Bureaucracy, Boondoggles, and Bad Behavior

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In catching up on news about the federal government today, I noticed that articles fit into three categories: bureaucracy, boondoggles, and bad behavior. On any given day, it seems, the Washington Post and other outlets have new tales of BB&BB to report. No wonder most Americans want to cut federal spending.

Let’s look at the latest on BB&BB:

Regarding bureaucracy, you can’t find a better illustration that David Fahrenthold’s article in the Washington Post last Sunday. He describes an underground cavern in Pennsylvania where 600 government workers process federal pension paperwork with the use of 28,000 old-fashioned file cabinets. The paper-based process works the same way that it did four decades ago, and it takes just as long. Efforts to computerize it have failed over and over.

Regarding boondoggles, the cost of a new D.C. building for the Consumer Financial Protection Bureau has tripled to $145 million, reports the Washington Examiner. Meanwhile, a huge new D.C. headquarters for the Department of Homeland Security (DHS) is overbudget by $1 billion. When President George W. Bush created DHS in 2002, he promised that it would “improve efficiency without growing government” while cutting out “duplicative and redundant activities that drain critical homeland security resources.”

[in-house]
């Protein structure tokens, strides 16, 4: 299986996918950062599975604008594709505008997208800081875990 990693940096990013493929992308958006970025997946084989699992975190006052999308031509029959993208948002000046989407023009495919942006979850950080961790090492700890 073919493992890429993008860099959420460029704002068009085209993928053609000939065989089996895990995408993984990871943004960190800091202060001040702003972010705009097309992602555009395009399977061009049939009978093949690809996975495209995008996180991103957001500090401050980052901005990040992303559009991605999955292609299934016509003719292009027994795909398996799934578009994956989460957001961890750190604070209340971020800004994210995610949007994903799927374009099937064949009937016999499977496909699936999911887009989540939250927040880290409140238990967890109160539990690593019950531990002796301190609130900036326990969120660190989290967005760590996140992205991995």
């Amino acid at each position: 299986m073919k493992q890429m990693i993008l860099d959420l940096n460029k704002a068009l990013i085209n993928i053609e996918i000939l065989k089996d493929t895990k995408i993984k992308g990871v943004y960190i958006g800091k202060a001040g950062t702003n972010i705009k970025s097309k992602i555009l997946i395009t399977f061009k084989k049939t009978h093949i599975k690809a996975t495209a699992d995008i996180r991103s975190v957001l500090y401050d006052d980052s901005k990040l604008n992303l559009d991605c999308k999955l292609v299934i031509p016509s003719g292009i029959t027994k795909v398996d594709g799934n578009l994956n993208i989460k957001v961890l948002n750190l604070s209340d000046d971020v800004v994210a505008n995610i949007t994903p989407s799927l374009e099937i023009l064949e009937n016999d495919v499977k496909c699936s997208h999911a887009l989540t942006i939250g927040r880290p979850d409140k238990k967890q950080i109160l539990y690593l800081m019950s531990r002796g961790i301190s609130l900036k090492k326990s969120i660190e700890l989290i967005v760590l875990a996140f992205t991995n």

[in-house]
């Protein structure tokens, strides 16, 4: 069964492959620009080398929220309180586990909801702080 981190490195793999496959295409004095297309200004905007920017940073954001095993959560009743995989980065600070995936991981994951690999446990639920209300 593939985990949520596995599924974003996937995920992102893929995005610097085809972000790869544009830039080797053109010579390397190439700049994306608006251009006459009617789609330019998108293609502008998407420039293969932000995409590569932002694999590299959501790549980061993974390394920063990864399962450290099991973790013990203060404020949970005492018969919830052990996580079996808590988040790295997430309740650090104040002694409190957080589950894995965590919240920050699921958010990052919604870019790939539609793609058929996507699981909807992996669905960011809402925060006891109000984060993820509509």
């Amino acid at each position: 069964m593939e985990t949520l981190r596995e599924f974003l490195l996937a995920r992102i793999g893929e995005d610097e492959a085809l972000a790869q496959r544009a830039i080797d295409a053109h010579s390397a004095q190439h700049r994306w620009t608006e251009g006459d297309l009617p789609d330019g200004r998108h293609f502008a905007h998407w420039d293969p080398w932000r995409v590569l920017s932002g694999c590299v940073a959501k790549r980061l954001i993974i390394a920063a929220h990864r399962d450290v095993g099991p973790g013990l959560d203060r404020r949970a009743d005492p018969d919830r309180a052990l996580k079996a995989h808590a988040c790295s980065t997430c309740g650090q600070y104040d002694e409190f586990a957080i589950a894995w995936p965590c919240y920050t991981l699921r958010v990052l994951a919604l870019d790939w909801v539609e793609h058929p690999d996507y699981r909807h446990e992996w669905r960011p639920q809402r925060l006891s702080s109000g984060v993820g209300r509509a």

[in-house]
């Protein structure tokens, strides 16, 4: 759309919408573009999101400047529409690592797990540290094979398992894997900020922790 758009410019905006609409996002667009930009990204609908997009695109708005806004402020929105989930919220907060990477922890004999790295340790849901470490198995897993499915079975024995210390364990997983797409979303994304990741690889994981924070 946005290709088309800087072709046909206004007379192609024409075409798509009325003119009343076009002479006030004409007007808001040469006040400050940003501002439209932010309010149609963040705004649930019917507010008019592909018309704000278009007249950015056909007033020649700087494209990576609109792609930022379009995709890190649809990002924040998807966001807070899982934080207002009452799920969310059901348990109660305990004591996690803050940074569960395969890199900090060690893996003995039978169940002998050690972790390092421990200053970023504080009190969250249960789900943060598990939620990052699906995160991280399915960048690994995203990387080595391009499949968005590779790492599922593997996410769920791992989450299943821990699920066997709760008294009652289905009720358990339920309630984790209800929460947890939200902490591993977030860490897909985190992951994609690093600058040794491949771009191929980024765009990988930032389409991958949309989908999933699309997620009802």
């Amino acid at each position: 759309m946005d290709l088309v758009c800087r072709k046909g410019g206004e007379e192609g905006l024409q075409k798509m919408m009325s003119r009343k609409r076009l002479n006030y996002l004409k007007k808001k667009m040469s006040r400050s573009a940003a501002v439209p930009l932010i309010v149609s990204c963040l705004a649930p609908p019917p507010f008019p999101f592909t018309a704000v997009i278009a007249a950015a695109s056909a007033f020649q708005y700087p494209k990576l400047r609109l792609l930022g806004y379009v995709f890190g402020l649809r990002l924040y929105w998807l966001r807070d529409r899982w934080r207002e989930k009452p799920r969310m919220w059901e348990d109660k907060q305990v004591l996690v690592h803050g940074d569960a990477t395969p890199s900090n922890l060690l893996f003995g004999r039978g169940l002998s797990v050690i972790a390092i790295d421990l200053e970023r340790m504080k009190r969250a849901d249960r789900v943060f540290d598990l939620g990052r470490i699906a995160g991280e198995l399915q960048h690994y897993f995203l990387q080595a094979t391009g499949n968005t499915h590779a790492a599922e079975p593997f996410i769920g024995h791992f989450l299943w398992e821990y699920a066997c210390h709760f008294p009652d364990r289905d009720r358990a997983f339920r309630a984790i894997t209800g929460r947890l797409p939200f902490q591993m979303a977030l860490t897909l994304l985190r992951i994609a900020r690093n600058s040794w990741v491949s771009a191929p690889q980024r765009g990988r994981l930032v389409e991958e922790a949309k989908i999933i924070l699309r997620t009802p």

Also this week, a House committee learned that numerous Veterans Affairs’ building projects across the country are overbudget by hundreds of millions of dollars. It appears that Edwards’ Law of Government Cost Overruns is as immutable as Murphy’s Law.

Regarding bad behavior in the federal government, it’s never ending. The Air Force found out that dozens of its officers at a nuclear base have been cheating on proficiency tests and breaking other rules. And this week the Secret Service reaffirmed its reputation as the Animal House of police forces when an agent in the Netherlands for a presidential visit was found passed-out drunk in a hotel hallway.

If anything can go wrong in government, it will go wrong—and we’re all paying for it.

More on cost overruns here. Thanks to Nick and Pierre-Guy for help.